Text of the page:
How would you describe gene therapy to someone who is not familiar with it?
The retina is a biological computer that has many different kinds of elements, which we call cell types. Let’s say the retina has 100 different cell types, and we’d like to target a specific cell type for repair. The task for gene therapy is to create a little tool that we can inject into the eye, which would enter many different cells, and somehow it figures out which cell it is in and makes a therapeutic protein.
What we use are called gene therapy vectors. You can imagine we inject into the eye 100 billion little balls. Each ball has DNA in it, and the DNA has two parts. One is coding for the gene you want to express and the other is a postal address that determines in which cell type the gene will be expressed. In the end, it’s a very simple device.
What have been your key findings so far?
I would start with a key finding from when I was a graduate student. We discovered that the retina is not only a simple camera that detects a single image, but it performs a number of “Photoshop” like operations. Let’s say you look at a face and your retina performs a kind of operation that detects a particular feature of the face. For example, it detects the edges on the face. But the retina not only performs a single “Photoshop” operation that detects the edges but dozens of different operations. At the end the retina describes the face to the brain by showing a bunch of different images about the face. That is one of my first discoveries.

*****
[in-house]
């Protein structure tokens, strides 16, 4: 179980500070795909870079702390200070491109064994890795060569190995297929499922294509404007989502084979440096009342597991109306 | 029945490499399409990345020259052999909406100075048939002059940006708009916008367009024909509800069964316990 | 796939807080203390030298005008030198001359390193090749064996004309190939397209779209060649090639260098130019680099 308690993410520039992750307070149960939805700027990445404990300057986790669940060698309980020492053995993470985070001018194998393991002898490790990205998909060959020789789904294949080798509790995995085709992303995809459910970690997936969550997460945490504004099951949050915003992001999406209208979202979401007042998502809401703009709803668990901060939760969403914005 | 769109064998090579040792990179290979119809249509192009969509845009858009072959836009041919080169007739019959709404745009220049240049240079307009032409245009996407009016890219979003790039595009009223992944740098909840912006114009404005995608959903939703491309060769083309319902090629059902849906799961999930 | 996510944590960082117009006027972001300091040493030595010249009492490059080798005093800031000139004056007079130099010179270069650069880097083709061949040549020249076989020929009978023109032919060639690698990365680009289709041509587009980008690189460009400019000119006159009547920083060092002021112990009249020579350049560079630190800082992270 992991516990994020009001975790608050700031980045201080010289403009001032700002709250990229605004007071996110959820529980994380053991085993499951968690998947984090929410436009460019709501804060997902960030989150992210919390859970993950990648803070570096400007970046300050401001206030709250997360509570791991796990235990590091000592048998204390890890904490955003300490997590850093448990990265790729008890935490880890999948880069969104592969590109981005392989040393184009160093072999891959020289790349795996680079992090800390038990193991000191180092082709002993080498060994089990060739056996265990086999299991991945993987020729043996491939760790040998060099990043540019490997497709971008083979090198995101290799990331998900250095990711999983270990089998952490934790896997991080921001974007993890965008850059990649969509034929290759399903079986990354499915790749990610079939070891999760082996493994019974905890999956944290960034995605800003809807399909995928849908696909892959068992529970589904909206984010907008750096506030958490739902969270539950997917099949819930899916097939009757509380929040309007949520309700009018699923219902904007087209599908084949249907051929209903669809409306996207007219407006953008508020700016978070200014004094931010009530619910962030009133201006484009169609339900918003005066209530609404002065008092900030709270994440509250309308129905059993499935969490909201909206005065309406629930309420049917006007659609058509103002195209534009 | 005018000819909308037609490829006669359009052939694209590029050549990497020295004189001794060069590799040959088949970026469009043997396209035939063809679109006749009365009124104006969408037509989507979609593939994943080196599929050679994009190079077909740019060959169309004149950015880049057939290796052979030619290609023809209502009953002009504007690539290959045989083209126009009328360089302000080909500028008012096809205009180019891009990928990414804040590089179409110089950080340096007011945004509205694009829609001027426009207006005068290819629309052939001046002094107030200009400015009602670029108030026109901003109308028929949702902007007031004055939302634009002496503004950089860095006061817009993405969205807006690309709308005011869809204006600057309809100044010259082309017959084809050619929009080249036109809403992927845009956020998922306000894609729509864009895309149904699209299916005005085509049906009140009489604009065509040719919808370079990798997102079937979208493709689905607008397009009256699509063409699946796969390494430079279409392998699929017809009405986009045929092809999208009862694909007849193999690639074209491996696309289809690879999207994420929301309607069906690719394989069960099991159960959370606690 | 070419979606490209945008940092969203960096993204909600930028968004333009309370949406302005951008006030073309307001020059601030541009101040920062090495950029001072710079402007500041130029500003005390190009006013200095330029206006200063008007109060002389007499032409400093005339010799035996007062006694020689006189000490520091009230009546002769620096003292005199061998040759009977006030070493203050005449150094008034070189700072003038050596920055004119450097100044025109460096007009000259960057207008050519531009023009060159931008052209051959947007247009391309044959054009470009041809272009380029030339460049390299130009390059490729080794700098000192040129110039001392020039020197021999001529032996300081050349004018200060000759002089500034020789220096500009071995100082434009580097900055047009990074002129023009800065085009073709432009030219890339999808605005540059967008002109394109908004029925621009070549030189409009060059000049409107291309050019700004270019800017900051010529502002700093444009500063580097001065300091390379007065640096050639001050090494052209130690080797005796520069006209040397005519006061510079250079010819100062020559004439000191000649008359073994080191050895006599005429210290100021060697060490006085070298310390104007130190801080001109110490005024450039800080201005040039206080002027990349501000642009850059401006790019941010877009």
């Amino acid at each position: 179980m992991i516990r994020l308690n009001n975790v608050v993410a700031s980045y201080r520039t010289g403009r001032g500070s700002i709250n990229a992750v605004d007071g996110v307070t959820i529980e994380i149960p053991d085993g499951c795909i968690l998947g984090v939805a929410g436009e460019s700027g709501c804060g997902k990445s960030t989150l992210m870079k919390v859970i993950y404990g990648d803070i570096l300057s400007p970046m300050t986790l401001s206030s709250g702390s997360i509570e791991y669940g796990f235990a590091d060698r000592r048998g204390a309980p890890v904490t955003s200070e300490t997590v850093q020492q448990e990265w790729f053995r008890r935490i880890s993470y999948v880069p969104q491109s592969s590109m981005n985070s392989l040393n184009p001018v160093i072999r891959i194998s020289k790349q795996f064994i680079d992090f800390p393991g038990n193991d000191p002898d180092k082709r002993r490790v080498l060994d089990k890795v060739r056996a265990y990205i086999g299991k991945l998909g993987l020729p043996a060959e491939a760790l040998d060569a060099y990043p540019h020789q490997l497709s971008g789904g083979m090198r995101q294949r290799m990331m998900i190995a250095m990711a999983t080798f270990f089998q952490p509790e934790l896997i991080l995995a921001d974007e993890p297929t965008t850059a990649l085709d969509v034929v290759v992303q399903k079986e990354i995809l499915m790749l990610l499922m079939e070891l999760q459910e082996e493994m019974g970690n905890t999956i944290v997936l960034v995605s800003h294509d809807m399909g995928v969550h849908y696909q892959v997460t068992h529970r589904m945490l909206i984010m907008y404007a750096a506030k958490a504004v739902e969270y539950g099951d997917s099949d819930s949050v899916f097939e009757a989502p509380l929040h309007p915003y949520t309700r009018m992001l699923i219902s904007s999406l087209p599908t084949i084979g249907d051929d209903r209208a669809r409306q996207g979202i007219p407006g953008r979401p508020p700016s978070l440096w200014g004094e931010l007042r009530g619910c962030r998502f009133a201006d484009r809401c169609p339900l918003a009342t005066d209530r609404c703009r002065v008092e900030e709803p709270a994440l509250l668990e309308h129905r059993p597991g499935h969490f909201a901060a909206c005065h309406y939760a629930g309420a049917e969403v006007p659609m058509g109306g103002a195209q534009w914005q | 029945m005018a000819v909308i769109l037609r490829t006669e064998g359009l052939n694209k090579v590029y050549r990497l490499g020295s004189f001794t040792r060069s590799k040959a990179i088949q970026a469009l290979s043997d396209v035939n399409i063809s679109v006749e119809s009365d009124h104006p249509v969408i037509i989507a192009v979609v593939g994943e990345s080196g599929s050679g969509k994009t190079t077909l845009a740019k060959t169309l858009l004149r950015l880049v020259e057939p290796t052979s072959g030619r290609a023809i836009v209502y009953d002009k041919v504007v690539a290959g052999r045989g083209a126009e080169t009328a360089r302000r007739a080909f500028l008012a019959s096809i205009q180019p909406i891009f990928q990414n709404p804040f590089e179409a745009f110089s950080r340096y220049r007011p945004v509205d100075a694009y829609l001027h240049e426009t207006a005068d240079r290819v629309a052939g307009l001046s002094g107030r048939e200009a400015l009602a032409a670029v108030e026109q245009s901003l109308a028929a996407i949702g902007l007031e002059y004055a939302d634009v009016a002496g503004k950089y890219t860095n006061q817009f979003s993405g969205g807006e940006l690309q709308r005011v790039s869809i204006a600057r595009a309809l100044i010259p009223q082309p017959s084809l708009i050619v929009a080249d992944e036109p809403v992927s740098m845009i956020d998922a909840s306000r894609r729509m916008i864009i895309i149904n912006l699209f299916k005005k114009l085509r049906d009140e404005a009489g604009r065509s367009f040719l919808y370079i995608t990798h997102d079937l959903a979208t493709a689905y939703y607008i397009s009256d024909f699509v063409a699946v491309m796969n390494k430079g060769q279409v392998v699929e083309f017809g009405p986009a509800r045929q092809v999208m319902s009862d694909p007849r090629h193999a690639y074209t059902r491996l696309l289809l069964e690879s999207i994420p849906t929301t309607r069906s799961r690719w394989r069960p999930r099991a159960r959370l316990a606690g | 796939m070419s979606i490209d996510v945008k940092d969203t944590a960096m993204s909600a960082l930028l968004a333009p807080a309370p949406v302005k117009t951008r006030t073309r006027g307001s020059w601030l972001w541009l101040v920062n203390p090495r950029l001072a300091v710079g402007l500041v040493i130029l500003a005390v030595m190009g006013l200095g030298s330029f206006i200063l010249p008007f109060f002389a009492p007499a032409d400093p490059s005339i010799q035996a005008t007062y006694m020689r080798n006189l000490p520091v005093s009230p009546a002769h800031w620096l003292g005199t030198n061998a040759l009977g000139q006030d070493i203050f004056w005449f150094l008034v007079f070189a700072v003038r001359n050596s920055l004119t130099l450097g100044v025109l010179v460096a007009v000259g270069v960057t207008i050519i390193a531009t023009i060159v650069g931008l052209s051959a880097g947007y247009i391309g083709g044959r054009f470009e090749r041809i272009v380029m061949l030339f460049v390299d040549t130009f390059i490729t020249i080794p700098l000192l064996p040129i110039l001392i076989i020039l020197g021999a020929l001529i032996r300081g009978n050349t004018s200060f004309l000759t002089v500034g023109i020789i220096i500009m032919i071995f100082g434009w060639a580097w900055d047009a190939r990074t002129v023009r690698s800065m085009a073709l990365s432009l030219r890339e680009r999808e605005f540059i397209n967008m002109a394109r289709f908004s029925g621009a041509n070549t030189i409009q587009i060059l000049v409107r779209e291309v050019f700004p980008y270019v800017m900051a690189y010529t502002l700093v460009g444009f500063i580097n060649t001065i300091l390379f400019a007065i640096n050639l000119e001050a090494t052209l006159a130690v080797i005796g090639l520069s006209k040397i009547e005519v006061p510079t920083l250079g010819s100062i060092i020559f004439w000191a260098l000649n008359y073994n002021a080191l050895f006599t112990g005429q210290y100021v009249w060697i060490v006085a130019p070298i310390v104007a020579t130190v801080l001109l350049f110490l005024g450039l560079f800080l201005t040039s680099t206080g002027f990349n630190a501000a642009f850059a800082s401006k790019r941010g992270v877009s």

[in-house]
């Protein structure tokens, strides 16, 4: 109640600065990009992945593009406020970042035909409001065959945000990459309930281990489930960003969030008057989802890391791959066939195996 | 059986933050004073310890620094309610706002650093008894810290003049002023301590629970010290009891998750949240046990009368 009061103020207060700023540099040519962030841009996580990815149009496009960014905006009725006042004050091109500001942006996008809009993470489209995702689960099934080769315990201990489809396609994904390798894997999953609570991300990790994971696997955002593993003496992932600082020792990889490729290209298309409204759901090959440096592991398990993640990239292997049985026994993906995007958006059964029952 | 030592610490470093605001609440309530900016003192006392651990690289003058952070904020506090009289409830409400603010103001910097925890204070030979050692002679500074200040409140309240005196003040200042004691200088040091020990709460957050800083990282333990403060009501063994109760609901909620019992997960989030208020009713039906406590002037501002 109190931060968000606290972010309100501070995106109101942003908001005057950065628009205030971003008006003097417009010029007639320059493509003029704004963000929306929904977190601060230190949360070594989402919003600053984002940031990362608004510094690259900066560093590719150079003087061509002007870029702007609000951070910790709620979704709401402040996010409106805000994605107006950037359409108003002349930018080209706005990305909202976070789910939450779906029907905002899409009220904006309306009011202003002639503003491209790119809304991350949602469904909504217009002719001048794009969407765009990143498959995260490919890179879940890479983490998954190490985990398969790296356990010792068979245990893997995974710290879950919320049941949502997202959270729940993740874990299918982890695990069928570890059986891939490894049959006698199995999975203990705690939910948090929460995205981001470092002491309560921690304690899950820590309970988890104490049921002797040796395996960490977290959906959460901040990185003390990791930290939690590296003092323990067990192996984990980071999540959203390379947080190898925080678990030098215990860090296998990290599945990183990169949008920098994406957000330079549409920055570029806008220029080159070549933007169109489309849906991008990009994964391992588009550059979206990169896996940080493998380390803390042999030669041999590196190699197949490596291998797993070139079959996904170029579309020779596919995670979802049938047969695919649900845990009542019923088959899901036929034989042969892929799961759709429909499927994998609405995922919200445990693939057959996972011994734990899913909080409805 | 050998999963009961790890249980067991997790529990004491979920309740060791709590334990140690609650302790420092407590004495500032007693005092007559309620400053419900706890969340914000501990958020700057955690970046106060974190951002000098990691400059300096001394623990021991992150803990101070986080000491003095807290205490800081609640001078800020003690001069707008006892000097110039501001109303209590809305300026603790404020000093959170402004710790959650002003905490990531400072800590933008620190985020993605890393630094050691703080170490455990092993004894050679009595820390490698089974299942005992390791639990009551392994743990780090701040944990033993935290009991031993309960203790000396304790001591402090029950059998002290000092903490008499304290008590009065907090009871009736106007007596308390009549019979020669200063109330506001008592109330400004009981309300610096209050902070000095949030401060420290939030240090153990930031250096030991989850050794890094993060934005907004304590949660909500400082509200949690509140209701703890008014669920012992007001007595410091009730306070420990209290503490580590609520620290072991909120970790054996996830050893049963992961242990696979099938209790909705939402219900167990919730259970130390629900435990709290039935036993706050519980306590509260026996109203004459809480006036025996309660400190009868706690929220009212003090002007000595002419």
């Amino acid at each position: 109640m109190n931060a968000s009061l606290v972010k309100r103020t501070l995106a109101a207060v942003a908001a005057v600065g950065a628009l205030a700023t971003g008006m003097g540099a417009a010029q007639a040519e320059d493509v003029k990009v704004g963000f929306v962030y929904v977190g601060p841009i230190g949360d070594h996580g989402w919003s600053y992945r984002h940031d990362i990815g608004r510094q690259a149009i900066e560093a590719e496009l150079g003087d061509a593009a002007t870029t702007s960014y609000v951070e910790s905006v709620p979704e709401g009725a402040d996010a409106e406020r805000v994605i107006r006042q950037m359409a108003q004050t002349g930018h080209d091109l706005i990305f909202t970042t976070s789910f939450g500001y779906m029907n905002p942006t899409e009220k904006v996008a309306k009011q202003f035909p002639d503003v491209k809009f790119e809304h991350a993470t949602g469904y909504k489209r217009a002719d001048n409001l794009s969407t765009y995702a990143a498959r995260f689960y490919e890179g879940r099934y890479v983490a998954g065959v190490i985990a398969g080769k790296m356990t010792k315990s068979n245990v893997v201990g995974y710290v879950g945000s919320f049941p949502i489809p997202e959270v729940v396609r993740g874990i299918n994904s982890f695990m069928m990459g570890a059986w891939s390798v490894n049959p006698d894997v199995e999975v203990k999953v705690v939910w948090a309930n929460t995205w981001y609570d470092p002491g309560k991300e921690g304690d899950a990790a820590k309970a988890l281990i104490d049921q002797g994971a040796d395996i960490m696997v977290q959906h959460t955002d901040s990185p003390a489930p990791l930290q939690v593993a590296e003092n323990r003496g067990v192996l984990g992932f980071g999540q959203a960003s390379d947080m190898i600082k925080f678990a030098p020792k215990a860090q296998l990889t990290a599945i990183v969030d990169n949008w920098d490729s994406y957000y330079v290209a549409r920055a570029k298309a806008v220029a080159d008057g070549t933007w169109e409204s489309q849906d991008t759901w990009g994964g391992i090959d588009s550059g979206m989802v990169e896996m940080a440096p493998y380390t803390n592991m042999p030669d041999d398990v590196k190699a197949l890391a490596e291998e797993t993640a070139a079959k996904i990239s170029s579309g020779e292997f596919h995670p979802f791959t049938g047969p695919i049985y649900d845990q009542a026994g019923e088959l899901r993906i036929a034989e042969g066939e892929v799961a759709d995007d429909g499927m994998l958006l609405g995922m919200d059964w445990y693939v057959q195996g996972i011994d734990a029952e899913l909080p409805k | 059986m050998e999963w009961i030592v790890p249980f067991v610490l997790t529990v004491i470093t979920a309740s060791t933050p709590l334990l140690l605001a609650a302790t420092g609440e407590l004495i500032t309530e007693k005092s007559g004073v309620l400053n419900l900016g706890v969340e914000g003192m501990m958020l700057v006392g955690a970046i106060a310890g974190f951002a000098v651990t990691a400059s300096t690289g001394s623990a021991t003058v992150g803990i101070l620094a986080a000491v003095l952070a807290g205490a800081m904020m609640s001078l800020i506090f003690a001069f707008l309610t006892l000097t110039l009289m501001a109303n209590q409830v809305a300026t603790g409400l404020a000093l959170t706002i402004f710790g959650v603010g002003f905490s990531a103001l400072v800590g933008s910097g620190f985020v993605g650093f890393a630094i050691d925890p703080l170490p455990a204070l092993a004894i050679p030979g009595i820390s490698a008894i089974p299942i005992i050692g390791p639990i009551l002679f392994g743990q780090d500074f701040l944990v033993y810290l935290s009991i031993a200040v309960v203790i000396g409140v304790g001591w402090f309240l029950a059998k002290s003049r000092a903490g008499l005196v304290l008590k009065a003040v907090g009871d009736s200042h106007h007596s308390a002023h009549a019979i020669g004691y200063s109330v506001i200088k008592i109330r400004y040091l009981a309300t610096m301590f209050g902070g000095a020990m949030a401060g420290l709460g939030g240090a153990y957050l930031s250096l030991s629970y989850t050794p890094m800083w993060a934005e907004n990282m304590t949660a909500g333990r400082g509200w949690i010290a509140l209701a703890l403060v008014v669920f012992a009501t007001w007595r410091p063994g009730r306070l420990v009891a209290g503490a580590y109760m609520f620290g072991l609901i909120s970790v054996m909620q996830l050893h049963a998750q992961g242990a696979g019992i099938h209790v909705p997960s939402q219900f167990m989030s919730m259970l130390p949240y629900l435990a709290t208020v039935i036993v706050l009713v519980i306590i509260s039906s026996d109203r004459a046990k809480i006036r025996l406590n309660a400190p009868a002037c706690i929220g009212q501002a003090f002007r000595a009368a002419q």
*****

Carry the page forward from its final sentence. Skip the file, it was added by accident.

Later on, we worked to understand how these different face representations – these Photoshop operations – are computed in the retina. For example, we discovered a retinal circuitry that detects approaching motion. Later, we were interested in how specific types of retinal cells connect to the brain. Borne out of these studies were new therapeutic avenues to try to repair problems that occur in the visual circuitry.
What is your outlook on the remaining pieces of the puzzle?
There are a lot of remaining pieces! We can say that most of the pieces are remaining. But in at least a few things we are stepping forward. Medicine is very slow. Understanding is a bit faster, but with each understanding, there are more questions that arise. Understanding the visual system is a daunting task and I think we go step by step.
About Dr Botond Roska
Botond Roska obtained his M.D. at the Semmelweis Medical School, a Ph.D. in neurobiology from the University of California, Berkeley and studied genetics and virology as a Harvard Society Fellow at Harvard University and the Harvard Medical School. He then led a research group at the Friedrich Miescher Institute in Basel from 2005-2018. In 2010 he became Professor at the Medical Faculty and in 2019 Professor at the Science Faculty of the University of Basel. Since 2018 he is a founding director of the Institute of Molecular and Clinical Ophthalmology Basel (IOB). At IOB he leads a research group focusing on the understanding of vision and its diseases and the development of gene therapies to restore vision.